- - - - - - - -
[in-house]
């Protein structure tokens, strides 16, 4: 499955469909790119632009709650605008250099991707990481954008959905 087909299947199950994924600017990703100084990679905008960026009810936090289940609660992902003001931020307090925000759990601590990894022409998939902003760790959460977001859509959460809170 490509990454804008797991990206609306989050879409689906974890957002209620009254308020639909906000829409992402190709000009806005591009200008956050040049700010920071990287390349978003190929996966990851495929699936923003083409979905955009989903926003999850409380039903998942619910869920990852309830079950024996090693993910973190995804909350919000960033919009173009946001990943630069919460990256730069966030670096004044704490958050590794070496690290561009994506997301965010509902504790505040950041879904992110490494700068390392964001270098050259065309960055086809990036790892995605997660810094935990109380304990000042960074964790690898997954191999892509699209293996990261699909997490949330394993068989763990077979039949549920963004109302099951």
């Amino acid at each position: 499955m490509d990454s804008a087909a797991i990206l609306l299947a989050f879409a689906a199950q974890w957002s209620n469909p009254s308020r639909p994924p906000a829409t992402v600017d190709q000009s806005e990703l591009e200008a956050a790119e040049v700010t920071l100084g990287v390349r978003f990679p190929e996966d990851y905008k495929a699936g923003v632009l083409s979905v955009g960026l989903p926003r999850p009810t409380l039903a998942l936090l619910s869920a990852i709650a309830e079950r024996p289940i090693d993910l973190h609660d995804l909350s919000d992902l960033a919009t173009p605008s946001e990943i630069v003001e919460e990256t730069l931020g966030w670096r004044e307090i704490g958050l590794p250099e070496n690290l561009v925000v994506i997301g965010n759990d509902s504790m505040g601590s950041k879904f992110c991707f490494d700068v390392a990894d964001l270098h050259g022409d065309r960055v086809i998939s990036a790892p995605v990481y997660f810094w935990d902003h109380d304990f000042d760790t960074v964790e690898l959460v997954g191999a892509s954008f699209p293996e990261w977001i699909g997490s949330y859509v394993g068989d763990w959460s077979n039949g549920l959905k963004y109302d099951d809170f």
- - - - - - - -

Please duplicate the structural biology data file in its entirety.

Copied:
[in-house]
């Protein structure tokens, strides 16, 4: 499955469909790119632009709650605008250099991707990481954008959905 087909299947199950994924600017990703100084990679905008960026009810936090289940609660992902003001931020307090925000759990601590990894022409998939902003760790959460977001859509959460809170 490509990454804008797991990206609306989050879409689906974890957002209620009254308020639909906000829409992402190709000009806005591009200008956050040049700010920071990287390349978003190929996966990851495929699936923003083409979905955009989903926003999850409380039903998942619910869920990852309830079950024996090693993910973190995804909350919000960033919009173009946001990943630069919460990256730069966030670096004044704490958050590794070496690290561009994506997301965010509902504790505040950041879904992110490494700068390392964001270098050259065309960055086809990036790892995605997660810094935990109380304990000042960074964790690898997954191999892509699209293996990261699909997490949330394993068989763990077979039949549920963004109302099951």
């Amino acid at each position: 499955m490509d990454s804008a087909a797991i990206l609306l299947a989050f879409a689906a199950q974890w957002s209620n469909p009254s308020r639909p994924p906000a829409t992402v600017d190709q000009s806005e990703l591009e200008a956050a790119e040049v700010t920071l100084g990287v390349r978003f990679p190929e996966d990851y905008k495929a699936g923003v632009l083409s979905v955009g960026l989903p926003r999850p009810t409380l039903a998942l936090l619910s869920a990852i709650a309830e079950r024996p289940i090693d993910l973190h609660d995804l909350s919000d992902l960033a919009t173009p605008s946001e990943i630069v003001e919460e990256t730069l931020g966030w670096r004044e307090i704490g958050l590794p250099e070496n690290l561009v925000v994506i997301g965010n759990d509902s504790m505040g601590s950041k879904f992110c991707f490494d700068v390392a990894d964001l270098h050259g022409d065309r960055v086809i998939s990036a790892p995605v990481y997660f810094w935990d902003h109380d304990f000042d760790t960074v964790e690898l959460v997954g191999a892509s954008f699209p293996e990261w977001i699909g997490s949330y859509v394993g068989d763990w959460s077979n039949g549920l959905k963004y109302d099951d809170f």